After an uproar over the growing use of larger bodyboards led the Ocean City Beach Patrol to enforce a decades-old ban on those longer than 42 inches, city officials have decided to temporarily lift the 1970s ordinance.
Complaints of reckless use of stand-up bodyboards, known as beater boards, in the waters off Ocean City led town authorities last week to briefly enforce the old law banning bodyboards larger than 42 inches long, 24 inches wide and 4 inches thick. After an outcry from local surfers and surf shop owners such as Lee Gerachis of Malibu's Surf Shop, town officials decided at a meeting Monday to halt enforcement of the law for now.
The decision was made with the added provision that all bodyboarders have a leash attached to their board and that they maintain a distance of 10 yards from swimmers.
As someone who rides beater boards almost every time I'm in the water, the ruling seems fair. The boards were already technically illegal so at least the ban is lifted. While adding a leash is slightly annoying, it's a fair compromise considering that a full-blown ban of the boards was on the table.
It's amazing to me that the controversy got to this point in the first place. In many ways it might have been inevitable given the law against the larger bodyboards was already in place, the rise in popularity of 'Beater' boards and the peaking summer crowds. But much of this dispute comes down to the behavior of swimmers and surfers as they attempt to co-exist.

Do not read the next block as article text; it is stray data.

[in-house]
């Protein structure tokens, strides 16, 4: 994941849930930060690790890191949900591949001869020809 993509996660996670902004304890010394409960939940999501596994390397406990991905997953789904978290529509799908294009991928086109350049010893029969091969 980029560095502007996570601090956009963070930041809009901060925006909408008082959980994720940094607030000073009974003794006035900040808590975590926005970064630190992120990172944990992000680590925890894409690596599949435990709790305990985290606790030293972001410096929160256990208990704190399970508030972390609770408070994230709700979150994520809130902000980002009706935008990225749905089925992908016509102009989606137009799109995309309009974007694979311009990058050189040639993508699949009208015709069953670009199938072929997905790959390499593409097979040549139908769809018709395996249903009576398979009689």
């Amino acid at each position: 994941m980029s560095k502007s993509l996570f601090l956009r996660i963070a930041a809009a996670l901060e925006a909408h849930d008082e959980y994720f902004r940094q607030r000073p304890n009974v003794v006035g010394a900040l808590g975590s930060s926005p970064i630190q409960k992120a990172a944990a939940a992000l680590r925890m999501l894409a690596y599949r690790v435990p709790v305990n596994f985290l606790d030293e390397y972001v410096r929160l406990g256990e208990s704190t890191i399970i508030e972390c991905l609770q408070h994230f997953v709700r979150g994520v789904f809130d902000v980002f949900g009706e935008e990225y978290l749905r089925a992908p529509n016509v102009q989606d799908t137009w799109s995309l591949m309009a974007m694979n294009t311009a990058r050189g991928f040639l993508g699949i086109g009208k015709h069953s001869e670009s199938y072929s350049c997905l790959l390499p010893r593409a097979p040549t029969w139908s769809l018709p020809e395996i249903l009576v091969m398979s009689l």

I've been in the surf many times when it's crowded and had no issues, but I've had just as many times where problems arose. Often there are large groups of people on bodyboards, concentrated in a certain area, and swimmers decide the best place to stand, horse around and relax is right in the line of fire of the bodyboarders. Other times, I have seen bodyboarders who don't seem to have any regard for the large crowds of swimmers in certain areas and just do as they please. It all comes down to using your head and being considerate of others.
If you're a swimmer, be mindful of the people on bodyboards and don't swim right in their line. If you are a bodyboarder and it gets too crowded with swimmers, try to move down the line to a less crowded spot. In the height of summer, the water does get so crowded at times that it might be impossible to maneuver out of the way. But there's no need for anyone to stand their ground. Everyone, local or vacationer, swimmer or surfer, is there to enjoy the beach. Everyone just has to share.
The key is all of this is just to be alert and mindful of everyone around you. Everyone, you have your job, bills and every other responsibility in life to frustrate you; there is no need to get bent out of shape at the beach.Copyright © 2014, The Baltimore Sun